Raised Medians

According to the Federal Highway Administration (FHWA), raised medians are raised barriers in the center portion of the street or roadway. They provide space for street trees and other landscaping which, in turn, can help reduce speeds by changing the character of a street.

View of street with raised median.


Common Concerns

According to FHWA, raised medians often raises serious concerns by the business community that local businesses that depend upon pass-by traffic (especially gas stations and fast-food restaurants) will be adversely affected by medians. Though there are few studies of the actual impacts of medians on business sales, there are several surveys of business owner opinions. Surveys conducted in multiple corridors in Texas, Iowa, and Florida demonstrate that the vast majority of business owners believe there have been no declines in sales, with some believing there are actually improvements in business sales. One study in Texas indicated that corridors with access control improvements experienced an 18% increase in property values after construction.

The Facts

Raised medians can:

  • Reduce pedestrian crashes by 46% and motor vehicle crashes by up to 39%.
  • Decrease delays (by greater than 3%) for motorists.
  • Provide for a two-stage crossing with a refuge area.
  • Enhance the visibility of pedestrian crossings, particularly at unsignalized crossing points.
  • Provide traffic calming/speed benefits – studies show medians reduce effective travel lane width; typical reduction in speed between 2 to 3 mph.
  • Reduce conflict points by providing access management for vehicles allowing only right‐in/right‐out turning movements.

Benefits for Pedestrians

Pedestrians crossing street.


  • Safety: Raised medians provide a refuge for pedestrians crossing multi-lane roads. They can cross one direction of traffic at a time, reducing their exposure to moving vehicles and decreasing the likelihood of accidents.
  • Reduced Crossing Distance: Pedestrians only need to cross one direction of traffic at a time, which reduces the distance they have to cover and the time they spend in the roadway, thus reducing their vulnerability to accidents.
  • Traffic Calming: Raised medians can slow down traffic by providing a physical barrier between lanes, making drivers more cautious and reducing the speed of vehicles near pedestrian crossings.
  • Visibility: Raised medians can improve visibility for both pedestrians and drivers, making it easier for each to see each other, reducing the likelihood of collisions.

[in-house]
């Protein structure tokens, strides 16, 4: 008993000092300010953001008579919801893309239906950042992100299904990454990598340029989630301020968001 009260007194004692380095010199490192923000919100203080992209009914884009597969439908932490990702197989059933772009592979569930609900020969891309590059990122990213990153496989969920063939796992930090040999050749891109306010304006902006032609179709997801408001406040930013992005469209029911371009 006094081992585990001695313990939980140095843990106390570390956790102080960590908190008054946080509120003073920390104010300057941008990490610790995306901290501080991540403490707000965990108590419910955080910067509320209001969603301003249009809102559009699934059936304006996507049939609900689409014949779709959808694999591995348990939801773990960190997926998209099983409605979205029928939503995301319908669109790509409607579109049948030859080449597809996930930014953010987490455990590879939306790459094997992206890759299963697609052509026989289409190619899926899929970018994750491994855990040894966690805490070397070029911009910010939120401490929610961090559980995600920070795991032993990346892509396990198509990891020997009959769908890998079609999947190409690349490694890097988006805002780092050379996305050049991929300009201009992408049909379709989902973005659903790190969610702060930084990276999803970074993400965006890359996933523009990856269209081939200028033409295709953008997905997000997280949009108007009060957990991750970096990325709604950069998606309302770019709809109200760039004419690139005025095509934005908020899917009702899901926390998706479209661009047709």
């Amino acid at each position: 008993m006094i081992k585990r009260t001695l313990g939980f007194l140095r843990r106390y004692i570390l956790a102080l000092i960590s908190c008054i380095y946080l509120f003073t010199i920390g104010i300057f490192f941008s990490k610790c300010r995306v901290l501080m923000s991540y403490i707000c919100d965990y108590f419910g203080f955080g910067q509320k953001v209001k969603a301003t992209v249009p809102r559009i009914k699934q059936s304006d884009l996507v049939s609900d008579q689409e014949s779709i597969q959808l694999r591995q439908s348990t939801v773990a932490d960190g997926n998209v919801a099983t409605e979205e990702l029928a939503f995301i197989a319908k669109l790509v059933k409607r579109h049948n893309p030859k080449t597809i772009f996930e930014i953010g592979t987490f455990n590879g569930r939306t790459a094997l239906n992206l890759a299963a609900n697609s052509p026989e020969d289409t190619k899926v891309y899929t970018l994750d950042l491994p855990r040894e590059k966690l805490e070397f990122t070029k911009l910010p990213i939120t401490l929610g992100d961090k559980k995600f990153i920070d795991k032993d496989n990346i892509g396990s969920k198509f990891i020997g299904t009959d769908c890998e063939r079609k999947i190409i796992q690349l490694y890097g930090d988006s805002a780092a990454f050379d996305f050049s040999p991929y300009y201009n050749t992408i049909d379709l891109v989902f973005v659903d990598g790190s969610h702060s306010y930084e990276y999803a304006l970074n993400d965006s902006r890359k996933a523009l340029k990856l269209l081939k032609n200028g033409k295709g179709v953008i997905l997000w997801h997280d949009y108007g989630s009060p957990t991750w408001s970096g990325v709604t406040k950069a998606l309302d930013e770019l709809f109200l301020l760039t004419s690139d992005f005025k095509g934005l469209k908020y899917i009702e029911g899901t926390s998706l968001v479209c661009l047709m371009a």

• Accessibility: Raised medians can be designed to include features such as curb ramps, making it easier for pedestrians with mobility aids such as wheelchairs or strollers to cross the roadway safely.
  • Landscaping and Aesthetics: Raised medians can also serve aesthetic purposes by incorporating landscaping, trees, or other features, making the environment more attractive for pedestrians, and enhancing the overall streetscape.

Traffic Safety Benefits

View of street with raised median.


  • Reduced Collisions: Raised medians help to separate opposing streams of traffic, reducing the likelihood of head-on collisions, which are often severe and deadly.
  • Channelization of Traffic: Raised medians can help to guide and channelize traffic flow, reducing weaving movements and potential conflicts between vehicles.
  • Lane Discipline: Raised medians can improve lane discipline by providing a physical barrier that discourages lane changes in areas where they are not permitted, reducing the risk of side-swipe collisions and other types of accidents.
  • Reduced Crashes during Left Turns: Raised medians can provide dedicated left-turn lanes at intersections, which reduce the likelihood of rear-end collisions and other types of crashes associated with left turns across oncoming traffic.
  • Improved Sight Lines: Raised medians can improve sight lines at intersections and along roadways, making it easier for drivers to see oncoming traffic and pedestrians, thereby reducing the risk of accidents.
  • Reduced Pedestrian Conflicts: By providing designated crossing points and reducing the number of potential conflict points between pedestrians and vehicles, raised medians can also indirectly contribute to traffic safety by reducing the likelihood of pedestrian-related accidents.